Fantasy Fiction posted February 3, 2022

This work has reached the exceptional level
Army officer in 1965 Vietnam finds a supernatural love

The Flash

by Patrick Astre

The author has placed a warning on this post for violence.
The author has placed a warning on this post for language.
The author has placed a warning on this post for sexual content.

There are layers to the world we know, like peeling back a translucent skin, and finding tarnished silver beneath, layers running beneath our senses. I unwittingly pulled back some of those layers, one summer in 1965 in the Republic of South Vietnam.

I was a young captain stationed in Saigon, thinking mainly about getting laid, very little about love, certainly not a thundering paralyzing love, peeling back layers above the boundaries of time, and what we perceive as our normal world.

Saigon in 1965 continuously assaulted your senses with alien and exotic sounds, sights and smells. I was born in France and raised in Brooklyn, New York, accustomed to hustle-and-bustle, noise, traffic, and multi-ethnic crowds, but Saigon was something else altogether.

I worked at MACV, Military Assistance Command Vietnam as an intelligence specialist, fluent in French, passable in Vietnamese. For us REMF's (Rear Echelon Mother....) as the grunts out in the field called us, the war seemed to be progressing well, in spite of many contrary signs that we failed to see. The First Air Cavalry had proved the airmobile concept at Ia Drang Valley, and Johnson's "light at the end of the tunnel" seemed a real possibility. Except for The Flash. I don't know who first dubbed him Flash, but it was appropriate. A mysterious and effective hard-core Viet Cong commander, he appeared and disappeared in the areas around Saigon, with the speed of the comic book character they named him after. Each time he created havoc, and never suffered a casualty. The Flash had a calling card, an American Joker card superimposed in its center with a two-inch jade-green circle intersected by a jagged yellow lightening bolt. He was our biggest headache for the moment, and the focus of our intelligence searches.

Most evenings, I would take long walks along Tu Do Boulevard, into the neighborhoods of Saigon. You could do that at that stage of the war, if you were careful. I wore nondescript civilian clothes with my .45 packed beneath.

They say that when you meet your soul mate, you always remember the exact moment, the exact place, the exact time. Perhaps, but it didn't work that way for me. I don't recall the time or place, except that shadows from the buildings had jumped the streets, announcing the coming night. She walked by with her Ao-Dai Vietnamese dress flowing about her like wind-blown clouds around a sunrise. Her face turned, and our eyes met in a moment that will remain etched in the synapses of my brain until my body turns to smoldering dust. In that telepathic moment between us, it seemed as if the world slowed down, as if God's hand held back the unfurling of life itself. Her face had the beauty of the Eurasian, a combination of a European father and Vietnamese mother. Her features were flawless with high cheekbones, eyes curved with a hint of Asian fold, holding deep emerald pupils. I thought I could drown in those eyes. Low on her left cheek, a birthmark contrasted in pale pink and white to the golden smoothness of her skin. It seemed as if the heavens had decided that such perfection could not be, and marred it just a bit.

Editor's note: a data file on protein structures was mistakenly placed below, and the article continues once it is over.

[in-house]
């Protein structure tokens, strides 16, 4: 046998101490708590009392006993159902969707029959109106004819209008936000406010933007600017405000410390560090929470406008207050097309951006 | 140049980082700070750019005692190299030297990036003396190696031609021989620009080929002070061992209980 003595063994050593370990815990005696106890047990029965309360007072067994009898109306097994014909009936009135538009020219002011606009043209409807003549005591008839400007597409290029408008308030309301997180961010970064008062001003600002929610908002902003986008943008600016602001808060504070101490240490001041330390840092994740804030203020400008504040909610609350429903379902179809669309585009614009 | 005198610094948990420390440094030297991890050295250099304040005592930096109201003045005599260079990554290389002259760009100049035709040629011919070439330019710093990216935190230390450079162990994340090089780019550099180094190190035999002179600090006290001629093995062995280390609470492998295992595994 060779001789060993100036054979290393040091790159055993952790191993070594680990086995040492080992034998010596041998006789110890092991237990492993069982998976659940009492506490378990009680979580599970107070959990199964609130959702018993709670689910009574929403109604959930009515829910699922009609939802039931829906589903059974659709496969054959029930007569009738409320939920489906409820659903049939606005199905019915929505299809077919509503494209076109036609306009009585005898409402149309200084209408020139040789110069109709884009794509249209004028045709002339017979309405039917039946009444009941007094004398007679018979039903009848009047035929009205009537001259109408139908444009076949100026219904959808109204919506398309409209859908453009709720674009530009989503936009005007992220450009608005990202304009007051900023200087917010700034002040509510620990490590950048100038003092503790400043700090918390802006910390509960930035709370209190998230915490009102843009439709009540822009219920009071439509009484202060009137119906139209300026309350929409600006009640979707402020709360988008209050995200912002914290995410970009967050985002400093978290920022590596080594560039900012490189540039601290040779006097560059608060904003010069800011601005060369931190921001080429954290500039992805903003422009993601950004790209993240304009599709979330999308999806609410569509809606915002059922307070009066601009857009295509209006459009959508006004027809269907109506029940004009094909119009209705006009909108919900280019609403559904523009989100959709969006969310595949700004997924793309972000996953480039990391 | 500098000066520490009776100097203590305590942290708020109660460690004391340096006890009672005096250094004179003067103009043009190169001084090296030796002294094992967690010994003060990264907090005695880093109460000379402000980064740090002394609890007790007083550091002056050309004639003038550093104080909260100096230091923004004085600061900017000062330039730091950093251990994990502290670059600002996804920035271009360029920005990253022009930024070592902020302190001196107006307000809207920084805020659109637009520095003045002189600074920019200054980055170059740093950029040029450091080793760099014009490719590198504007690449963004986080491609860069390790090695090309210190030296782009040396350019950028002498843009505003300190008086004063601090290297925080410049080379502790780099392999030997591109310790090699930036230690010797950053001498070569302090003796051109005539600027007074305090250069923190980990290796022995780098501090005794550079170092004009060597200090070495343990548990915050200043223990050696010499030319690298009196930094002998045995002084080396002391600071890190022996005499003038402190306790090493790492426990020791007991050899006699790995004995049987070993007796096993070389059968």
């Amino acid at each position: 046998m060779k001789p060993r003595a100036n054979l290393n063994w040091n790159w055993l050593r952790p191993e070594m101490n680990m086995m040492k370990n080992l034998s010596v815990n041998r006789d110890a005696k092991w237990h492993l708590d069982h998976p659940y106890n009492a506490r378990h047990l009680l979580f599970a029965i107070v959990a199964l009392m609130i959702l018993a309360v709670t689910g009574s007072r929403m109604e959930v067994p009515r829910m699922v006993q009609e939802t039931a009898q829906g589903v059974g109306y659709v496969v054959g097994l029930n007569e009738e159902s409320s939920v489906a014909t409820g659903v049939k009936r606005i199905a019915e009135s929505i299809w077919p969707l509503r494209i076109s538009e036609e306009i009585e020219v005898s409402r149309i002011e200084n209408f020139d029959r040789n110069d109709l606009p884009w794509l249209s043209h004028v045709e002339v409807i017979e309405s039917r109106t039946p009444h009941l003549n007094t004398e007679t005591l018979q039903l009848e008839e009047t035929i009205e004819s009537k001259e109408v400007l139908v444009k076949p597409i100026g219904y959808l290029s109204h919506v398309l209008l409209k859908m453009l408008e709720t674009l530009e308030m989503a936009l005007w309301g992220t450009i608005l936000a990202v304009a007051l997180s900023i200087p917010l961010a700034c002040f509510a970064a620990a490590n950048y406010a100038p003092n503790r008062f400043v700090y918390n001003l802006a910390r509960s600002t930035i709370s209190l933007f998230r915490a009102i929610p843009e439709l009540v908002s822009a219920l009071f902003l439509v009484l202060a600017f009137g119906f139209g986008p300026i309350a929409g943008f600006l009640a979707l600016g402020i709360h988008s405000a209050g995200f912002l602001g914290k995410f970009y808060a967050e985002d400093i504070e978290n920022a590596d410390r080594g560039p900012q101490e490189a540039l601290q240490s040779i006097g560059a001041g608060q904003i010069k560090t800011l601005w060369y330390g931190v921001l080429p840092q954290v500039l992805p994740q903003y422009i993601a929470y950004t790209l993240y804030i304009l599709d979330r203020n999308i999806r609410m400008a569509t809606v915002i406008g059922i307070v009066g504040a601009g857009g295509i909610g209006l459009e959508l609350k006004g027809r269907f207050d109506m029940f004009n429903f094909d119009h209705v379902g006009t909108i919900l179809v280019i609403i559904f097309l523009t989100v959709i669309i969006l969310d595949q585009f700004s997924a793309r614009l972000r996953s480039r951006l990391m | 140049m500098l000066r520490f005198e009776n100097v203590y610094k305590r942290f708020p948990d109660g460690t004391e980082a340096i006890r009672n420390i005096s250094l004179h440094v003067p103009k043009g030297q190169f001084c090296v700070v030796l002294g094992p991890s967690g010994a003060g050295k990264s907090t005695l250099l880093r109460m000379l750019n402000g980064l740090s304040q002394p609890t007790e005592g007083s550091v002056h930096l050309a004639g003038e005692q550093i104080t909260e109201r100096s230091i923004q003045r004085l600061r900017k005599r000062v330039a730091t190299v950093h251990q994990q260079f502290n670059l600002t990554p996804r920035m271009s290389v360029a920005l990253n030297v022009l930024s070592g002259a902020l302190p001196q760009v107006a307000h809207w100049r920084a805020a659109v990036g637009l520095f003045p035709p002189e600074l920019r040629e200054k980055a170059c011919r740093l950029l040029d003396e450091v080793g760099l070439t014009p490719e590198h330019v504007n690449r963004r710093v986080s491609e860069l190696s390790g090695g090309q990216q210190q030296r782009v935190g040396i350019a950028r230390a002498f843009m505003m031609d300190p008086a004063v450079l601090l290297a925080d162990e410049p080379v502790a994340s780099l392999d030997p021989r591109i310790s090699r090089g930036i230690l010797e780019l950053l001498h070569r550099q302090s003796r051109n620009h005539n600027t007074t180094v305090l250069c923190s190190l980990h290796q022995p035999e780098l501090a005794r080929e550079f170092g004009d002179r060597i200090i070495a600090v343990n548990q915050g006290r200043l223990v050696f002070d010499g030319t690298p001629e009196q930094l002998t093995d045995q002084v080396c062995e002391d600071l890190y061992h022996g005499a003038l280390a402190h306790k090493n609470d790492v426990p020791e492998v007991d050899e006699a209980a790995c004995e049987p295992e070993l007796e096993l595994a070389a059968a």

She paused, turned to the two women who accompanied her, said something, and they quickly walked away giggling. I stepped forward until we stood just a few feet apart, and it seemed as if something else controlled my actions, as I heard myself speak.

"Mademoiselle, je crois que je vous reconnai." I believe I may know you, I said.

I am six feet, and she stood nearly as tall, unusual for a Vietnamese. Her soft laugh and voice reminded me of tinkling wind chimes in Buddhist temples high atop holy mountains. I offered her tea at a nearby café and she accepted.

Her name was Collete, given to her by her French father. We spent the evening together, and that night had dinner on the roof terrace of the Cercle Sportif, the old French Club from the colonial days. We held hands, speaking softly as the lights of Saigon winked below us, and on the dark horizon, tracer rounds, and flares erupted from firefights in the jungles surrounding the capital. My mind reeled with her beauty, her presence, and the smoldering messages of her eyes. I wanted to be with this woman, to have her exotic beauty, and her charming companionship at my side always. We parted as the night sky lightened. We kissed, and I held her, her body soft and pliant where it should be, yet surprisingly strong.